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Government looks at energy-efficient ways to tackle climate change
The National Democratic Alliance (NDA) government has embarked on a multi-pronged strategy for achieving its climate change commitments, with measures ranging from combating air and water pollution to global engagement along with managing energy demand.
This has also resulted in new business opportunities for energy service companies and a renewed focus on demand-side management to help meet climate change commitments. A case in point is state-run Energy Efficiency Services Ltd (EESL), a joint venture between NTPC Ltd, Power Finance Corp. Ltd, Rural Electrification Corp. Ltd and Power Grid Corp. of India Ltd.
While EESL made its mark by leveraging scale to bring down prices for LEDs in the energy sector, it is now focusing on a National Motor Replacement Program. According to EESL, the Indian industry accounts for 40% of the country’s electricity demand, and motors account for around 28% of total demand. Interestingly lighting accounts for 24%.
“Moreover, during the life period of a motor, it normally goes for multiple times of rewinding, thereby reducing the efficiency further,” according to EESL which is targeting 120,000 motors from rating categories in the first phase.
The projected impact has been outstanding.
“EESL did a high-end estimation by considering the IEEMA (Indian Electrical and Electronics Manufacturers’ Association) data which shows that with an average motor rating of 7.5 kW and replacement possibility for 15 million numbers, the country can be benefited with about 65 billion units of electricity per year. This translates to about 57 million tonnes of CO2 emission reduction,” EESL said in a note reviewed by Mint.
This holds importance given that thermal power sector emissions are significant in India. Of the installed power generation capacity of 343,898.39 megawatts (MW), 57.27% is fuelled by coal. India’s energy efficiency market is estimated at $23 billion with a vast potential to grow.
Keeping the benefits in mind, the government is working towards giving appropriate price signals for achieving demand-side response. This ranges from the perform, achieve and trade programme, a market-based energy efficiency trading mechanism for moving towards cleaner cooking fuels.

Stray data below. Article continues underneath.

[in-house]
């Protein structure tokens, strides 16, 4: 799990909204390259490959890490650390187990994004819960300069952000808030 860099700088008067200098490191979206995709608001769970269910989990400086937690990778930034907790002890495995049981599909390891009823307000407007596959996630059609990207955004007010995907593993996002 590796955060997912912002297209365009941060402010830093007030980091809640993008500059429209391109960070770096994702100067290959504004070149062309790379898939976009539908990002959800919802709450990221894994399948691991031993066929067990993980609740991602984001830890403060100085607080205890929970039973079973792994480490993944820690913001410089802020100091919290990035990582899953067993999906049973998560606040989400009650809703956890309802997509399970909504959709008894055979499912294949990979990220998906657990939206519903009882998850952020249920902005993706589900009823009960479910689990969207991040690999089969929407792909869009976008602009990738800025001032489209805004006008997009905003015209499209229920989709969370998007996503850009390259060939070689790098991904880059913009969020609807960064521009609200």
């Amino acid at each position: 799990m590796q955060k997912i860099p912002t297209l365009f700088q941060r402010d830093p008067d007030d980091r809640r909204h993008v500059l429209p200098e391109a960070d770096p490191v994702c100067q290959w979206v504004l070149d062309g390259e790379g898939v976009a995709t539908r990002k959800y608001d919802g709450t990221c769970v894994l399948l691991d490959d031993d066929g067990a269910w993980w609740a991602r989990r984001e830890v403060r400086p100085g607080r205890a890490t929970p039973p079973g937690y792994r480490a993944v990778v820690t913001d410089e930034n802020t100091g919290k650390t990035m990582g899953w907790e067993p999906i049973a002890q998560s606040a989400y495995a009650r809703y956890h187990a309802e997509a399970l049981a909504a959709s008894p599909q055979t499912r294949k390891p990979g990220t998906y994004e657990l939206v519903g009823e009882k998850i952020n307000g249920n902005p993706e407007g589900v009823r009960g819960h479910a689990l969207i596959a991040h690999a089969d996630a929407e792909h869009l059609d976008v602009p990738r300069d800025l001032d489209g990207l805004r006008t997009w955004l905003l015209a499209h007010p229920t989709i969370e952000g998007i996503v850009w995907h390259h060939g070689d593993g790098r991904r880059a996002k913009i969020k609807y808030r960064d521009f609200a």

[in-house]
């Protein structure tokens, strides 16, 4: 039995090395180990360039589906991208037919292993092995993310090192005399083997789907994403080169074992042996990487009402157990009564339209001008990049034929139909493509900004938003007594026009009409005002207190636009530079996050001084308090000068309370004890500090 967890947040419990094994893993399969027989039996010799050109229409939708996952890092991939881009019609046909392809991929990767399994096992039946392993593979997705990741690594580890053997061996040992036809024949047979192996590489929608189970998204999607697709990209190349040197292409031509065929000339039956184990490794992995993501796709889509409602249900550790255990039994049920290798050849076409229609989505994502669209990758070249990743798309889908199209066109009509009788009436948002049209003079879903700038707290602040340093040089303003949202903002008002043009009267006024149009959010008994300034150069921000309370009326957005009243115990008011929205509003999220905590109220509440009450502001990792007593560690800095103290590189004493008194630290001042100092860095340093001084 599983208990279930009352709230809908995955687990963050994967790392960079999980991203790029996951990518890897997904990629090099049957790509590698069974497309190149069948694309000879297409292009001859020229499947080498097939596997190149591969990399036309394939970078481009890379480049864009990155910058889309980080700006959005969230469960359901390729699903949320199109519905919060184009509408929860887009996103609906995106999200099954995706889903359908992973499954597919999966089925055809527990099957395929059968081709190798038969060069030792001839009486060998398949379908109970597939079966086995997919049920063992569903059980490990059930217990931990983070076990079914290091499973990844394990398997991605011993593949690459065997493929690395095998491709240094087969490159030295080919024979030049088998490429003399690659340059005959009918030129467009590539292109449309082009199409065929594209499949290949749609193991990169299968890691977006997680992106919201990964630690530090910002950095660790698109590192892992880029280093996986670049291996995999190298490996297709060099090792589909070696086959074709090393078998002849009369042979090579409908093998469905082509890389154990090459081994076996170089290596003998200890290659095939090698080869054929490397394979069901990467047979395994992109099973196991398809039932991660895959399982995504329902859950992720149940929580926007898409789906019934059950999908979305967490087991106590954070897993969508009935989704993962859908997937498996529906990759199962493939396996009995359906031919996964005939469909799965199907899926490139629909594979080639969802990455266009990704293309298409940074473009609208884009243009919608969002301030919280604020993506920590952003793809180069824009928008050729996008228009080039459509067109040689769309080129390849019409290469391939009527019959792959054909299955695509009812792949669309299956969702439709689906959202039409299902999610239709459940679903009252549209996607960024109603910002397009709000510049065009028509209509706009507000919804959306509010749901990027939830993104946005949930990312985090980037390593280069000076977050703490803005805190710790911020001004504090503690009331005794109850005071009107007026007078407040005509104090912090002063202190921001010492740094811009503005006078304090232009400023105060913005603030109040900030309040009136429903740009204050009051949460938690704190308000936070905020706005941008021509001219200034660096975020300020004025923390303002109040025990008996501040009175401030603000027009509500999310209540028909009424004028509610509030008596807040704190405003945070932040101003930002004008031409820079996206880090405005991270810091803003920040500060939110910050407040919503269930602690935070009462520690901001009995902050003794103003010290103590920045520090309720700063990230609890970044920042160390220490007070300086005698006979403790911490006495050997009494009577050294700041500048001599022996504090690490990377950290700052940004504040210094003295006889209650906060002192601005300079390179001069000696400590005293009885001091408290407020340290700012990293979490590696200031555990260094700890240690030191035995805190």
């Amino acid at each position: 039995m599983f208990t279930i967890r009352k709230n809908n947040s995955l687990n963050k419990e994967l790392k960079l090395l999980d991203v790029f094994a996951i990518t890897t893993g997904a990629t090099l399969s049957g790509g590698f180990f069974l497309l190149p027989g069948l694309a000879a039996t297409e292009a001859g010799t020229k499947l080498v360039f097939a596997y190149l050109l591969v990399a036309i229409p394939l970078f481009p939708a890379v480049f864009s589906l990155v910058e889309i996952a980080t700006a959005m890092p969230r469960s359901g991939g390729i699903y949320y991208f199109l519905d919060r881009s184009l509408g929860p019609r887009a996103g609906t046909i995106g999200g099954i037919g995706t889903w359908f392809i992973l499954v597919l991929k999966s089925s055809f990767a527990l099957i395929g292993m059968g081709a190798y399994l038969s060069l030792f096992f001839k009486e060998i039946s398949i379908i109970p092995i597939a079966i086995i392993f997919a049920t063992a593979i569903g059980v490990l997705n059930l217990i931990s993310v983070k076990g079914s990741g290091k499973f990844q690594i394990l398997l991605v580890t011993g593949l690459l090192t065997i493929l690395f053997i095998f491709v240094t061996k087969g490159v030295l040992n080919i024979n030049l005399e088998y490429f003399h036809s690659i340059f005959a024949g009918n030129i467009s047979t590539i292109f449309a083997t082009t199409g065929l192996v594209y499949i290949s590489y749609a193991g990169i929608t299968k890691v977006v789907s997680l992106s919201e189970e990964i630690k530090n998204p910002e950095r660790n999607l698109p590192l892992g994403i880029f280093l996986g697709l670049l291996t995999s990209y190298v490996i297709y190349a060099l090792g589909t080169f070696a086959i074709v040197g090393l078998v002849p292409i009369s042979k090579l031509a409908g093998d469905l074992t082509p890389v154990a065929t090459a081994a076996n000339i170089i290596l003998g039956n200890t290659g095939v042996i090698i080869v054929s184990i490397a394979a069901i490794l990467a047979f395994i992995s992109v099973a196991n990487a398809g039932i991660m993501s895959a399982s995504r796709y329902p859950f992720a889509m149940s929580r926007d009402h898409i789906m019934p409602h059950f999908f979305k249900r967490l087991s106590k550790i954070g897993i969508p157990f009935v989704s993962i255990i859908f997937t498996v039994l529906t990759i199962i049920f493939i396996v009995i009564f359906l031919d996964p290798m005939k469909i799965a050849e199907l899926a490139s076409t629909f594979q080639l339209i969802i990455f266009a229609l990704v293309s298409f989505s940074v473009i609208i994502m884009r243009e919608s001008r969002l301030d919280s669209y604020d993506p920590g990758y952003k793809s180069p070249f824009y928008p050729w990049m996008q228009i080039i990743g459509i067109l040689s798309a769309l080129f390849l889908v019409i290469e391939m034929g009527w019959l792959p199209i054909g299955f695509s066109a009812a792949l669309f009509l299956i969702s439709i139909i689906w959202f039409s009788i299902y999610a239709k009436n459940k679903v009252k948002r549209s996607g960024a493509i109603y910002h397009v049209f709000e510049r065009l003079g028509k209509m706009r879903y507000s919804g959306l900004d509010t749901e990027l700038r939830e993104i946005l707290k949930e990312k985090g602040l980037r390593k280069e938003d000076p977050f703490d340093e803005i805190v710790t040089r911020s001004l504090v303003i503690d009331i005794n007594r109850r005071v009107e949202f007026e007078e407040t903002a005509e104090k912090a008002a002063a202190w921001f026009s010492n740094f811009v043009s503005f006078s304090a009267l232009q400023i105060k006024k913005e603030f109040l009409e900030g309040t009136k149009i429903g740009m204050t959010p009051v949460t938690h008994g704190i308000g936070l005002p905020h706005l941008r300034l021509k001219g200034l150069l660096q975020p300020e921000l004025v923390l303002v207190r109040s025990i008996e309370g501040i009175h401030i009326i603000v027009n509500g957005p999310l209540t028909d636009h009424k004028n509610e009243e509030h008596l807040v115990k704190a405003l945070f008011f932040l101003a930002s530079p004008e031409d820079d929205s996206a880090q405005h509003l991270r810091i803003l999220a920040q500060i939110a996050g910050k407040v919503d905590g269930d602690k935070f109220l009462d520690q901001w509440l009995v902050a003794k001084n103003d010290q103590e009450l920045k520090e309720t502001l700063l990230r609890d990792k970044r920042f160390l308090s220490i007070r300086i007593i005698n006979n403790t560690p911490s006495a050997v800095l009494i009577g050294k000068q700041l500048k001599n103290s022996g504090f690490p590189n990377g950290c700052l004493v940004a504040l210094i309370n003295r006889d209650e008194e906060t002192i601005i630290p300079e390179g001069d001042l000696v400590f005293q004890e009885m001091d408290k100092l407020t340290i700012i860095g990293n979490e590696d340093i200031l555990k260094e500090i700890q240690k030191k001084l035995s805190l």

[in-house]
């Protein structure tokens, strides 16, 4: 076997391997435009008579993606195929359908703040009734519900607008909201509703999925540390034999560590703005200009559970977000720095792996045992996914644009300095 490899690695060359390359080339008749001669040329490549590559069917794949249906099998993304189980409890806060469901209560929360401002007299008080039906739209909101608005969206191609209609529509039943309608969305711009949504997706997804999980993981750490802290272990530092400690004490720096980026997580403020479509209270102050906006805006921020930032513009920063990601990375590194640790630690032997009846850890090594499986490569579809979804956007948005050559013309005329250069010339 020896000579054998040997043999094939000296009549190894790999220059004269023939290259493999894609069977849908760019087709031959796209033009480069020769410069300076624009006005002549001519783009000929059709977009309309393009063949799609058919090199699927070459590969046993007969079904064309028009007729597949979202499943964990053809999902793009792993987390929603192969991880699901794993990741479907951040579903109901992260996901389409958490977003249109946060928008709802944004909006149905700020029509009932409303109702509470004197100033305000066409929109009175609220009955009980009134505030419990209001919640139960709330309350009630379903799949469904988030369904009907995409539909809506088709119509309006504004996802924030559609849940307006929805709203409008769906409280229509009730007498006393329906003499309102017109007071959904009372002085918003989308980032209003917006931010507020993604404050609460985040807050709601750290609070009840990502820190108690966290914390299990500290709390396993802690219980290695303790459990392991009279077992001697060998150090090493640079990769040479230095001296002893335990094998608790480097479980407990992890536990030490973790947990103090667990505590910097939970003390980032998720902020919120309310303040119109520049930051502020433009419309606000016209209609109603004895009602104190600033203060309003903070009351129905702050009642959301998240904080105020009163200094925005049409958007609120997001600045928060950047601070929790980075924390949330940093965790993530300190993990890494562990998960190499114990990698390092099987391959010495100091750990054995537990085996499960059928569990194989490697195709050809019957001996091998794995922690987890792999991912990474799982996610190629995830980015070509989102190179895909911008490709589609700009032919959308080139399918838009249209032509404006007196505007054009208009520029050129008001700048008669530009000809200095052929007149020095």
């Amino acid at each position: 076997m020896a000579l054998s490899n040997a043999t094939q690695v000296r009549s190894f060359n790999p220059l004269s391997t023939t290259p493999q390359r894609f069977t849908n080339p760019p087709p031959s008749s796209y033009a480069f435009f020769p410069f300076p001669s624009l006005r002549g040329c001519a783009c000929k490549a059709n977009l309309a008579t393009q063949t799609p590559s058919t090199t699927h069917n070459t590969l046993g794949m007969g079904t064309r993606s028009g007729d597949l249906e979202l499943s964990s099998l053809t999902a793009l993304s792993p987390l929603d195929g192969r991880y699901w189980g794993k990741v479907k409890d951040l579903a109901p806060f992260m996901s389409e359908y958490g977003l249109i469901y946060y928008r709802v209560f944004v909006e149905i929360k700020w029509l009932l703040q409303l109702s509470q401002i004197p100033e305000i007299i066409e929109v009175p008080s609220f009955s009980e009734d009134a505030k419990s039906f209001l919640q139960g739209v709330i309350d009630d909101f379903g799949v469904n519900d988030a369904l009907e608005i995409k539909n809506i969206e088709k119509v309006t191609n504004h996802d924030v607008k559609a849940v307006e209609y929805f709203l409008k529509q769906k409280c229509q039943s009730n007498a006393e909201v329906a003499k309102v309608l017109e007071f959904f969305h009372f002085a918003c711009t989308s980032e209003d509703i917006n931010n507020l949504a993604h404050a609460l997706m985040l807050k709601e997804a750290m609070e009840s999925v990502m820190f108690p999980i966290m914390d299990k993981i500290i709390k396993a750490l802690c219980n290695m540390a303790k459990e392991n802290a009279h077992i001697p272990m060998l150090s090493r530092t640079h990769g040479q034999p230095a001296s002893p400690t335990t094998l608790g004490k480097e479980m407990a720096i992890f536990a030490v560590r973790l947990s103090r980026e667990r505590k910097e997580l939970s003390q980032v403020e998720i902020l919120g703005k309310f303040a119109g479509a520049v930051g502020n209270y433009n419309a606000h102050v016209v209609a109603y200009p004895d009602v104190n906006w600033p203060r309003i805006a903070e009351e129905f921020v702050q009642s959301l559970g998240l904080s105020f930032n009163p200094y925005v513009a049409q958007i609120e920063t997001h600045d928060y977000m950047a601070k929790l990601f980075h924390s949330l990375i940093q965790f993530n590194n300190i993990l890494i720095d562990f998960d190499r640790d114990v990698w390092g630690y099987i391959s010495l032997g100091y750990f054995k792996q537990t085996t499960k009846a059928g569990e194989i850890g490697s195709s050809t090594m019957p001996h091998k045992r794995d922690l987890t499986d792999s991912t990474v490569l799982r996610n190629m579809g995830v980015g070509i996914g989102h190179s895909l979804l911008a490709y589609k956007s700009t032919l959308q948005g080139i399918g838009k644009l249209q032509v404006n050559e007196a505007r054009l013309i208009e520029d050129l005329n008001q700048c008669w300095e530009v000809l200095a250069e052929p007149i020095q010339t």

This assumes significance in a country that is now the biggest emitter of greenhouse gases after the US and China, and is among countries most vulnerable to climate change. India plans to reduce its carbon footprint by 33-35% from its 2005 levels by 2030, as part of its commitments to the United Nations Framework Convention on Climate Change adopted by 195 countries in Paris in 2015.
In addition, the government plans to launch the ₹1.4 trillion solar power pumps scheme named Kisan Urja Suraksha Evam Utthan Mahabhiyan (KUSUM) to improve farmers’ income and reduce dependence on diesel pumps in July. A central financial assistance of ₹48,000 crore will be given for the scheme with the balance to be raised by the states, through loans and farmers themselves to generate 28,250MW.
Surplus electricity generated by farmers will be bought by state electricity distribution companies and will help boost the country’s emerging green economy.
KUSUM will start with 1.75 million off-grid agricultural solar pumps. It is estimated a third of the 30 million agricultural pumps in India are fuelled by diesel. This comes at a time when the International Solar Alliance (ISA) is working to aggregate the demand for solar-powered agricultural pumps from member-nations and then call for tenders to bring down costs.
The idea of a solar alliance was mooted by Prime Minister Narendra Modi during the India-Africa Summit in Delhi in October 2015. While 65 countries are signatories to the ISA framework agreement, 35 countries have ratified it.
“Aligning with the guiding principles mentioned in Article 2(1) of the ISA framework agreement, we are contemplating a price exploratory tender for 500,000 pumps which will aggregate demand for solar pumps from multiple countries. India has expressed the need for 300,000 pumps, Bangladesh wants 50,000 and Uganda wants 30,000 of them. But, the tender must have a commitment to buy. To get a commitment to buy from sovereign countries which may be time-consuming and difficult,” said the alliance’s interim director general, Upendra Tripathy.
“We have therefore gone with this suggestion from the National Focal Points of the ISA for a price exploratory tender. Bidders will have to furnish country-specific rates at the point of delivery. Solarizing water pumps can be a huge market. We can think of such demand aggregation also in other areas like street lights, mini grids, home lighting systems, solar lamps, solar cookers, etc.,” Tripathy added.
ISA has inked joint declarations with the World Bank, African Development Bank, Asian Development Bank, Asian Infrastructure Investment Bank, New Development Bank, European Investment Bank, European Bank for Reconstruction and Development, and the Green Climate Fund for enhancing cooperation in the solar energy area.